- Is there a reason for the lump? If your pet was recently vaccinated the lump could be due to a small vaccine reaction. Similarly, mild trauma might result in slight swelling.
- Does the lump seem to bother your pet? If the area is painful it needs to be addressed. Signs of pain or discomfort include favoring the area, licking at the spot or hair loss around the area, or general signs that your pet is not his or herself including decreased appetite or activity level.
- What does the lump look like? If the area is red, scabbed, or oozing it should be seen by your veterinarian. These are all signs of potential infection or a more aggressive mass. If the skin appears normal it is more likely a benign fatty tumor or impacted oil gland.
- Is the lump changing? Masses that change in size, color, or general appearance should be investigated.
If a lump is identified on your pet there are several steps that may be taken. Often we can perform a fine needle aspirate during the exam; this collects a small amount of tissue for microscopic examination that can often give us an idea of what type of mass we are dealing with. Often surgical removal and histopathology are required to determine exactly what a mass is and what behavior we can expect from it. The general guideline is "if in doubt, cut it out". Hopefully we get good results saying that the mass was completely removed and not expected to cause additional problems, but even if results indicate that the mass may have spread we will have a better idea on the next steps to take to keep your pet comfortable.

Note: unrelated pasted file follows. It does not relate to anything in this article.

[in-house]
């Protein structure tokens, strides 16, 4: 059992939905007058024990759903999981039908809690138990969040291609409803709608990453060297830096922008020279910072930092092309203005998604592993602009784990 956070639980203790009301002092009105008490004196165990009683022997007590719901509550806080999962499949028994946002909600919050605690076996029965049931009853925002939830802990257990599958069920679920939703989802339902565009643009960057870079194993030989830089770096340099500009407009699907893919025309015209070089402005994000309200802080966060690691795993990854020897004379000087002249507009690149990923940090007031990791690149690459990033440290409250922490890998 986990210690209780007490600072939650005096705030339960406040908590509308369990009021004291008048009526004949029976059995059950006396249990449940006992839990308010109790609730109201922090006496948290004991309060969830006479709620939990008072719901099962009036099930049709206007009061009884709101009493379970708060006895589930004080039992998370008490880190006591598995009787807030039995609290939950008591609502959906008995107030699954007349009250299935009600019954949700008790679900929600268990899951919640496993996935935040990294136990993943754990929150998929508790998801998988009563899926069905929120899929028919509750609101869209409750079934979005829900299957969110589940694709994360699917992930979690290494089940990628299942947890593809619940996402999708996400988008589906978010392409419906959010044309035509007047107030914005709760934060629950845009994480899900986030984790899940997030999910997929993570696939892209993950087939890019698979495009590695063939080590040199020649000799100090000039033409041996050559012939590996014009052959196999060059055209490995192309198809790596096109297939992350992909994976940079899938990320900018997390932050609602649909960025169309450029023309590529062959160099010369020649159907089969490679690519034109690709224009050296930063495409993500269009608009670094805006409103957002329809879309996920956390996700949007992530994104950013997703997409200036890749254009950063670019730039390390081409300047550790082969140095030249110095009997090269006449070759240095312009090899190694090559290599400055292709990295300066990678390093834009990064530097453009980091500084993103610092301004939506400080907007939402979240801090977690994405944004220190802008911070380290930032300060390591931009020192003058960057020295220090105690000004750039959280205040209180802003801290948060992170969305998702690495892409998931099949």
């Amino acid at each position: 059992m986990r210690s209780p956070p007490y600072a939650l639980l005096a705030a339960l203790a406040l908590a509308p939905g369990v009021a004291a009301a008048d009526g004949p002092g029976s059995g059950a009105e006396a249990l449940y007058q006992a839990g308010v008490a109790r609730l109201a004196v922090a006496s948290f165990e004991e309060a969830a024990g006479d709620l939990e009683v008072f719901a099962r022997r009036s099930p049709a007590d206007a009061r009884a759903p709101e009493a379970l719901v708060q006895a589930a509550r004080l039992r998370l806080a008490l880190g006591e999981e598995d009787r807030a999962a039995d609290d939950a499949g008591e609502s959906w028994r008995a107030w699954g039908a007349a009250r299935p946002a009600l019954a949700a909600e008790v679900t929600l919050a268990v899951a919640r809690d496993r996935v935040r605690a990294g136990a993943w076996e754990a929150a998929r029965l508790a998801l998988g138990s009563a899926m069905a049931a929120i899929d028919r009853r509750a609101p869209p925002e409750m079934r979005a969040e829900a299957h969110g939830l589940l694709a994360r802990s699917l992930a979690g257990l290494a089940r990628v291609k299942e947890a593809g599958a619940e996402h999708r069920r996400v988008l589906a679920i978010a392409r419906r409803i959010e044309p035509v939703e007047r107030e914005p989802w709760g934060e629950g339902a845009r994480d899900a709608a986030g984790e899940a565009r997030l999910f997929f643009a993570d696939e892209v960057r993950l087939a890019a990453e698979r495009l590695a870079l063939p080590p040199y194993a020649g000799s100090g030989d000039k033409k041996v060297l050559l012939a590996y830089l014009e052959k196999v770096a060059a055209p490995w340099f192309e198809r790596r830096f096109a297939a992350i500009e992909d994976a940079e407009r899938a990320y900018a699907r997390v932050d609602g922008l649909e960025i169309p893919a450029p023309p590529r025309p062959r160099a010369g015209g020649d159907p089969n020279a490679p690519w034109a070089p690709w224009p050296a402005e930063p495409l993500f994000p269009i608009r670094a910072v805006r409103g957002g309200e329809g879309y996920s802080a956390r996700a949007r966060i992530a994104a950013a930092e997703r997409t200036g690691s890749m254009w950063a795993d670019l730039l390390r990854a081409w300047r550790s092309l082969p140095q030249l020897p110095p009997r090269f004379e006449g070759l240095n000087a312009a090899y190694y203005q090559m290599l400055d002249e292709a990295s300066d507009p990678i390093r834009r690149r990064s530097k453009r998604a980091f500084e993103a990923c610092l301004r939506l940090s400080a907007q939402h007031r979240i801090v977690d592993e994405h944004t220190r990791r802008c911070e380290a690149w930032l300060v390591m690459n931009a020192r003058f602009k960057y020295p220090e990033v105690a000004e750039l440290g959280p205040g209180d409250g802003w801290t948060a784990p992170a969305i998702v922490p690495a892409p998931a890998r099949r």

As always, if you have any questions about your pet, we are here to help!